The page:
Thursday, September 15, 2011

Using Boost accumulators to calculate the variance

Boost seems a promising set of C++ library, but I found it's not easy for me to figure out its usage. After serveral trials, I finally got the variance calculated.

Here is the testing code I used (in VS2005):

#include <boost/accumulators/accumulators.hpp>
#include <boost/accumulators/statistics/stats.hpp>
#include <boost/accumulators/statistics/variance.hpp>

int main(){
    using namespace boost::accumulators;
    accumulator_set< double, stats<tag::variance> > acc_variance;

    for (int i = 0; i < 10; i++){
        std::cout << i << ", ";

    std::cout << std::endl << "Variance = " 
        << variance(acc_variance) << std::endl;

    return 0;

The output is:
0, 1, 2, 3, 4, 5, 6, 7, 8, 9,
Variance = 8.25

When I tried to varify the result, I use MS Excel but got unexpected result. The variances given by Boost and Excel are different!

Did I make any mistakes? Oh, I didn't realise the variance calculated by Boost function was the population variance, and the VAR function of Excel gave the sample variance. To have population variance in Excel, you need VARP, not VAR.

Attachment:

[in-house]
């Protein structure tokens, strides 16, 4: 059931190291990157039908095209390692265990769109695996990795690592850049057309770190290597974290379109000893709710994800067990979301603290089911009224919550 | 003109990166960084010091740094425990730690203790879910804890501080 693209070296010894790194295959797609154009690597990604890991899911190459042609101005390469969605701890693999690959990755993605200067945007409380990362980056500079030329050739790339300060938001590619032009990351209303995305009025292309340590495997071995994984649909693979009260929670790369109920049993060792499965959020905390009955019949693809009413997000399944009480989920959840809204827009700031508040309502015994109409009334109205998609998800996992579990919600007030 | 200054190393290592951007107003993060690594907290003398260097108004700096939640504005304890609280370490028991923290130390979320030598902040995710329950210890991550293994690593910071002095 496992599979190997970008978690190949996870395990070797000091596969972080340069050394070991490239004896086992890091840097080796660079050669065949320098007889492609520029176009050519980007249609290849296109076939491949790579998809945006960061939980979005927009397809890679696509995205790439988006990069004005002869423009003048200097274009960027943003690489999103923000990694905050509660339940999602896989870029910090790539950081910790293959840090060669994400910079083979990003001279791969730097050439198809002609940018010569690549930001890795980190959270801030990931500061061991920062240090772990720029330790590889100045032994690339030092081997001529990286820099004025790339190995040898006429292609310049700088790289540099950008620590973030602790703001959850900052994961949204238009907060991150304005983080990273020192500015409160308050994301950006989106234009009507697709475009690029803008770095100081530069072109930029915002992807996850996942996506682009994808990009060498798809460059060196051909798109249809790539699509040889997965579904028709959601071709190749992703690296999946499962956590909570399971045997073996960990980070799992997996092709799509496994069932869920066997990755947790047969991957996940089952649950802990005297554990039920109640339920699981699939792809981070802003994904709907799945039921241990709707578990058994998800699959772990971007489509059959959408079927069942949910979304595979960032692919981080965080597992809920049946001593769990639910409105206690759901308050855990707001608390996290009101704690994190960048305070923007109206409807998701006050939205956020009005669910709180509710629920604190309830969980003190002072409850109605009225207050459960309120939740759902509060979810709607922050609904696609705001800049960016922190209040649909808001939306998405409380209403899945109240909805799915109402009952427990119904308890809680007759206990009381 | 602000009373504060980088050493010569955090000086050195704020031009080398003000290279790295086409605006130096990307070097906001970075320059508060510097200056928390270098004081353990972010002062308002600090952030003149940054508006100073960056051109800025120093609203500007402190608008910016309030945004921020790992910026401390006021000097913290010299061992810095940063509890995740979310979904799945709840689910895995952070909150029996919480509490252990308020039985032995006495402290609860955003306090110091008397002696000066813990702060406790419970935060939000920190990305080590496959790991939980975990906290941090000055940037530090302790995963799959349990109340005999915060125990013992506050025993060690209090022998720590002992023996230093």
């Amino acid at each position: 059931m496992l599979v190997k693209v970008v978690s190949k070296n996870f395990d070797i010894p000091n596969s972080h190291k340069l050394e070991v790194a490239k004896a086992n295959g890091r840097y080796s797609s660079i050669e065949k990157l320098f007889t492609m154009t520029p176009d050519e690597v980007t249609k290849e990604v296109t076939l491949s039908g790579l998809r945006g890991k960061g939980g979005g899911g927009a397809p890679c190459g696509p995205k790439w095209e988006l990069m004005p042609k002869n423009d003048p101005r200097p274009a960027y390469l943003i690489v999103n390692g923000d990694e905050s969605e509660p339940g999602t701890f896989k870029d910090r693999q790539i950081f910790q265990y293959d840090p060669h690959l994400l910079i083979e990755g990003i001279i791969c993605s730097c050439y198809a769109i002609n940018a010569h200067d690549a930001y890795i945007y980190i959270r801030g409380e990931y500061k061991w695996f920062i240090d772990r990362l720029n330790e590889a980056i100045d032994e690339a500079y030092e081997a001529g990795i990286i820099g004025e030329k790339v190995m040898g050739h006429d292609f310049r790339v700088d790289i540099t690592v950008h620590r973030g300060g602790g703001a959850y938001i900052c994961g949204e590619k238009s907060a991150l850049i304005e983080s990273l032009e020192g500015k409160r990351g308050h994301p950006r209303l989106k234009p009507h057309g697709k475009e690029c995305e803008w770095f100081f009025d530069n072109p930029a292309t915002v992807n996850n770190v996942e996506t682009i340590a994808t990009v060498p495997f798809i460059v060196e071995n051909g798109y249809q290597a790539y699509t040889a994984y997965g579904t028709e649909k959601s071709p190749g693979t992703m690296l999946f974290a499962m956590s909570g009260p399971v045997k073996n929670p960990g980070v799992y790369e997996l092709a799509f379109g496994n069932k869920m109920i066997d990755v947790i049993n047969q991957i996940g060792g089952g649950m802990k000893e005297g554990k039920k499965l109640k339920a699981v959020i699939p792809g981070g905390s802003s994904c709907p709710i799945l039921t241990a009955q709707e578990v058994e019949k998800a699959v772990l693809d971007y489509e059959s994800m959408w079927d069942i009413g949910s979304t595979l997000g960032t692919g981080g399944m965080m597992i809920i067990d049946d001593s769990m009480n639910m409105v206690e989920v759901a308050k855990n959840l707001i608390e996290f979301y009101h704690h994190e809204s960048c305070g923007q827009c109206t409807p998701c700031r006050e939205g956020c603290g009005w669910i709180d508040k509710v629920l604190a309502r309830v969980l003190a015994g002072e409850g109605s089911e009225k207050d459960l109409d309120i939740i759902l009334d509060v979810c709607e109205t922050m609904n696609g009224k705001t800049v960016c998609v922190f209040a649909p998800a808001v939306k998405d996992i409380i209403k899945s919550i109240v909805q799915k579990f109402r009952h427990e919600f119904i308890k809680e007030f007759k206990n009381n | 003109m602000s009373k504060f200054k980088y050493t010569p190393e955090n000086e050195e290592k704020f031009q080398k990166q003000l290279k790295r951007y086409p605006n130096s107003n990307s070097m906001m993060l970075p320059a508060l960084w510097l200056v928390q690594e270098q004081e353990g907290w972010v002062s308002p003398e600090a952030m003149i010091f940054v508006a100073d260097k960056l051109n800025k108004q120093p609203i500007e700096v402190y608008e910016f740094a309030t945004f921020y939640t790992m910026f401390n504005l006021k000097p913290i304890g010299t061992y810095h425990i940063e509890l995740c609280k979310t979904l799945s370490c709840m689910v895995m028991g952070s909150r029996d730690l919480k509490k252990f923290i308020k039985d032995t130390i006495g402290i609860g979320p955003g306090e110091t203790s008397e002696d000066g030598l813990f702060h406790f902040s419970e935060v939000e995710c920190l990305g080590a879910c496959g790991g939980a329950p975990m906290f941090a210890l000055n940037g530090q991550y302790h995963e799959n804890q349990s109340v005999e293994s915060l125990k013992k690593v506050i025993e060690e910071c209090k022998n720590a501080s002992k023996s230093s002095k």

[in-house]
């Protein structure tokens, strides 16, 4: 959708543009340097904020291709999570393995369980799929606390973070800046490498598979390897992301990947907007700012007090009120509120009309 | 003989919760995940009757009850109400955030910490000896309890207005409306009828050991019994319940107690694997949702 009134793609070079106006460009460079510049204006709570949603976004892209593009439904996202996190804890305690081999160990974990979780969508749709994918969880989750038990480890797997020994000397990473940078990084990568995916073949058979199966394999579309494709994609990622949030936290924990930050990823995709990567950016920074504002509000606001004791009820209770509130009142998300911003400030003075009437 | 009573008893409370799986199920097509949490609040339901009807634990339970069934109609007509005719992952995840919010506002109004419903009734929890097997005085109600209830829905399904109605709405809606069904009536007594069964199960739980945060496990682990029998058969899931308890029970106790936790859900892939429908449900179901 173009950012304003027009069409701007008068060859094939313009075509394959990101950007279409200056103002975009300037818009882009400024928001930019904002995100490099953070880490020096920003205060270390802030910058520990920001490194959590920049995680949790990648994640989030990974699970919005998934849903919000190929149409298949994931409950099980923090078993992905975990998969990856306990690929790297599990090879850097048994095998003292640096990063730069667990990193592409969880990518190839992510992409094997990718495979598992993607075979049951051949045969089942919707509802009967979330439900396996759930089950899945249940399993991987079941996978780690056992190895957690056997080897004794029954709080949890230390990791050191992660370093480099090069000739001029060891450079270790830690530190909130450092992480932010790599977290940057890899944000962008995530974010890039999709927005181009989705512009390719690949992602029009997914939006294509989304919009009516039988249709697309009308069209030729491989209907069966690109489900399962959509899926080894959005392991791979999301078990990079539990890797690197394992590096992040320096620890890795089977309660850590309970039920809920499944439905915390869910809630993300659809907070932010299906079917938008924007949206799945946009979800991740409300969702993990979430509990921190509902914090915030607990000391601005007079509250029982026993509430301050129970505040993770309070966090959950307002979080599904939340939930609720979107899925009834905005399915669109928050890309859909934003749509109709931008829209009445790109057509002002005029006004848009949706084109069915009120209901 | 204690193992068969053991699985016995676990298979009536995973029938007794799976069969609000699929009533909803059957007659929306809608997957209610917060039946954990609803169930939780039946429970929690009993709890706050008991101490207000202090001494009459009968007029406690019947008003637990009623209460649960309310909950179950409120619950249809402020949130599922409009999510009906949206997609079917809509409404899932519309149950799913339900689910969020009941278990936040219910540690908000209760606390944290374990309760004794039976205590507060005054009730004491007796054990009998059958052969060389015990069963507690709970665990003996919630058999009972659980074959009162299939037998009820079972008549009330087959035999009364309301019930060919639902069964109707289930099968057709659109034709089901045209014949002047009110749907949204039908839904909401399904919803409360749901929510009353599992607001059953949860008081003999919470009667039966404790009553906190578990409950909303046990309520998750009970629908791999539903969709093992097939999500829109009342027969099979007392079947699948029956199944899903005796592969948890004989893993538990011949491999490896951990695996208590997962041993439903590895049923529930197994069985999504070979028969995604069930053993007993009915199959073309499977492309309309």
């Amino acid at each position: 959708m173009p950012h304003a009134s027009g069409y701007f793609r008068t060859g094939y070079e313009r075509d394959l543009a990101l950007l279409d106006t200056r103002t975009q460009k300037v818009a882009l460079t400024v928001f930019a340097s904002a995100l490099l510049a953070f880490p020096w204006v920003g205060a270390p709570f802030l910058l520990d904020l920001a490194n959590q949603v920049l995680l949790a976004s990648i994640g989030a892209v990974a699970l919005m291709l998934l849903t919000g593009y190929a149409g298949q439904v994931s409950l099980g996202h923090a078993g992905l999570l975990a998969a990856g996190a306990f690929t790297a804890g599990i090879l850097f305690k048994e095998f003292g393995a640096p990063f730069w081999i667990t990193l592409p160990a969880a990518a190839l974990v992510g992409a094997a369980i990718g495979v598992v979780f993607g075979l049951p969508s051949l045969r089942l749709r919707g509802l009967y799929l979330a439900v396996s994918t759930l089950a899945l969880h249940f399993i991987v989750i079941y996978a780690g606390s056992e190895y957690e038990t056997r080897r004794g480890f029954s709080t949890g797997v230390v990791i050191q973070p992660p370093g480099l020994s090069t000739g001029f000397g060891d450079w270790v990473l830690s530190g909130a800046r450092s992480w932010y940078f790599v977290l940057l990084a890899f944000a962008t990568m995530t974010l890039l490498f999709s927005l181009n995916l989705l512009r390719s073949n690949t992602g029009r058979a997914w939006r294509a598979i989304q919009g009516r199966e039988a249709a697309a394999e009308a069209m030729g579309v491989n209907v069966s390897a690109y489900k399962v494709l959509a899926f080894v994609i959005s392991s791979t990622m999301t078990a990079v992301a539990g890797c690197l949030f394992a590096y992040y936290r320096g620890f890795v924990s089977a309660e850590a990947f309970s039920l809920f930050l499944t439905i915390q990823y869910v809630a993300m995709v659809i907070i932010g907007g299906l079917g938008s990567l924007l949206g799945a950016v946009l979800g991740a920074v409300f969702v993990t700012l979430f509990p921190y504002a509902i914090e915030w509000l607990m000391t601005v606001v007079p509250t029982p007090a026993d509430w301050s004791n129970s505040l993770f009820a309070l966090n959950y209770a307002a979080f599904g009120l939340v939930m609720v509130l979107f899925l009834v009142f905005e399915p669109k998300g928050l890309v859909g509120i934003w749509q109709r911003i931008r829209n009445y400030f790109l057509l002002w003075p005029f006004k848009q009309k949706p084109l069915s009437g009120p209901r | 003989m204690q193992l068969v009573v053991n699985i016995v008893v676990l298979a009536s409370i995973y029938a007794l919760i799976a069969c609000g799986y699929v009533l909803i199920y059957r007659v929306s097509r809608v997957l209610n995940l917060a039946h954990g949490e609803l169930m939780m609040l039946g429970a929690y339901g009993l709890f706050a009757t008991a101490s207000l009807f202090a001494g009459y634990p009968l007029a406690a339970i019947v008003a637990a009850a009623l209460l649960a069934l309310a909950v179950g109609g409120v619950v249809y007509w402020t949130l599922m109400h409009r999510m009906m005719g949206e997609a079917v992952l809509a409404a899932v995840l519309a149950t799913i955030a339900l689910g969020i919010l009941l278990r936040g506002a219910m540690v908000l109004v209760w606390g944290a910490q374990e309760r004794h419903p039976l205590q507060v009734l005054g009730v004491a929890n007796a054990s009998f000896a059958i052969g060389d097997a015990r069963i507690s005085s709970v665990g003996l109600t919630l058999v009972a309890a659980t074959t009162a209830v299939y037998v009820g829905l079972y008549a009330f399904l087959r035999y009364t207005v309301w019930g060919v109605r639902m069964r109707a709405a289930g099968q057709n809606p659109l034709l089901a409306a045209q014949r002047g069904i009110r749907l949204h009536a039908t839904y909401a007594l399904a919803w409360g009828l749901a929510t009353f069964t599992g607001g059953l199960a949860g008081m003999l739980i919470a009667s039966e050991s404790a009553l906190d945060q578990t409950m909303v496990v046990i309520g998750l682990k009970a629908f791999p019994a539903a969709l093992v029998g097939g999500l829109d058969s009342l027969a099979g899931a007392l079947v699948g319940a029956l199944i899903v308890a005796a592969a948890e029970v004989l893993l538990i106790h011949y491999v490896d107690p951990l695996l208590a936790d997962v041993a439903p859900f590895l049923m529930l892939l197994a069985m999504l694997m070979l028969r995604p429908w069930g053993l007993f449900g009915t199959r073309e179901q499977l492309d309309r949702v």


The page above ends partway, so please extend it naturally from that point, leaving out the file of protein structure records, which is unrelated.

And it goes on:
Ref: Variance calcs in the stats library and in Excel

Using Git as a working logger

I am working on a project, which is a experimental program coded and maintained by myself.

It is redundant and seems stupid to copy the whole working folder whenever I want to change the code to another version. Especially when the folder contains not only source code but some other documents or videos of testing results.

``I need a version control tool.'' The idea came to my mind.

``But I've never used or been familiar with any.'' The truth is cruel.

Then I thought of Git, a term which I might saw several times when surfing webpages.

Because the project I am working on is written and compiled with Visual Studio 2005, I started to search how to use Git with VS2005 and found Git Extensions.